They’ve seen the radar speed signs – and slowed down
If it is blinking and permanent, a sign slows drivers down.
At least that seems to be the case in Dakota and Washington counties, where permanent radar speed displays mounted beneath speed-limit signs have been prompting drivers to hit the brakes.
The signs — permanent versions of the portable electronic boxes that flash drivers’ speeds as they pass — started appearing in Washington County in 2004. Dakota County installed two on County Road 46 in Hastings in 2005. Then the counties watched and waited to see if drivers’ paces tapered off for good.
More than three years later, that seems to be the case. And Dakota County commissioners were pleased to hear it.
“I know the one on [County Road] 46 works,” Commissioner Paul Krause said, alluding to personal experience and drawing laughter from his colleagues during a presentation about the signs at a committee meeting Tuesday.
A study of the signs’ effectiveness in both counties found that average speeds dropped 7 miles per hour a week after the signs were installed and, three years later, are still down nearly 5 mph.
That doesn’t mean everyone is driving the speed limit, but “a five-mile-per-hour drop is significant,” said Kristi Sebastian, a traffic engineer with Dakota County. “As commuters [and] travelers go past these signs on a regular basis, they are consistently slowing down,” she said.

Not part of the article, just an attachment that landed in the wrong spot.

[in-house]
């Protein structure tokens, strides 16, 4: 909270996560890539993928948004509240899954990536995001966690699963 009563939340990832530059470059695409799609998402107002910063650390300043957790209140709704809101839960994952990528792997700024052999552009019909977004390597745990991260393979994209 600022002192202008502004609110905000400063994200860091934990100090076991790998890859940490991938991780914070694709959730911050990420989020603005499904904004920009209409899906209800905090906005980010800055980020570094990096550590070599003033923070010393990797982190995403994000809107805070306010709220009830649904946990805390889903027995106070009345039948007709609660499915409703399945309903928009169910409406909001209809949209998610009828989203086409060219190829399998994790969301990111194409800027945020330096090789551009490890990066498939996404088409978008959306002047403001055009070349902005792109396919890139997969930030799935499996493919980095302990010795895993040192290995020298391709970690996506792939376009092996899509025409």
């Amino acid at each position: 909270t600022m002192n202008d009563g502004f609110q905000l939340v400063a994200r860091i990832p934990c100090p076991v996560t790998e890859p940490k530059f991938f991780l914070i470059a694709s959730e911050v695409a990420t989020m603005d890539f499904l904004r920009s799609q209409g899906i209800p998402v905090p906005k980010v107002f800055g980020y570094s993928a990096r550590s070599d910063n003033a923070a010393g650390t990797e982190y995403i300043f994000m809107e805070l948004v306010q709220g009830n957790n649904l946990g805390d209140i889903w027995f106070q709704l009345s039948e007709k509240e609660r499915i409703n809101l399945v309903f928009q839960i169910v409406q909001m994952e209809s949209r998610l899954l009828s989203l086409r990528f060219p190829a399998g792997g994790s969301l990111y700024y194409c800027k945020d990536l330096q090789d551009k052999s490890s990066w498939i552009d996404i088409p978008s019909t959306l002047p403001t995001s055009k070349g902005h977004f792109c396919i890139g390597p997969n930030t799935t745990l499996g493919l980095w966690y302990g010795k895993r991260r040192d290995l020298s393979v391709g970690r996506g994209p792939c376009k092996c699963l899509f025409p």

The signs, however, don’t come cheap. Dakota County paid about $10,000 for each by the time they had been purchased, installed and connected to electricity.
The cost prevents widespread installation, but Sebastian said the signs will probably be used in spots where speed has been a problem. A new sign will be going up in the spring on Hwy. 23 as it approaches Northfield. The County Road 42 curve in Rosemount could see the electronic signs installed this year or next.
“They’re very effective,” Dakota County Sheriff Don Gudmundson said, attributing the success to the alignment of the electronic speed reading beneath the posted speed limit. “When those are associated together, people slow down.”
And the intentional placement in “transition zones” where speeds drop as roads enter cities makes sense, he said. The signs in Hastings mark the drops from 55 mph to 45 and then 35. “Officers are more reluctant to issue a ticket in a transition zone because it feels more like you are entrapping people,” Gudmundson said.
The counties were among the first users of the electronic speed signs, but others report similar successes.
In Apple Valley, two signs on Garden View Drive alert motorists to a school zone. Police Chief Scott Johnson said the electric bill for each of the signs is about $7 per month. “It’s pretty cost effective if it’s going to slow drivers down,” Johnson said.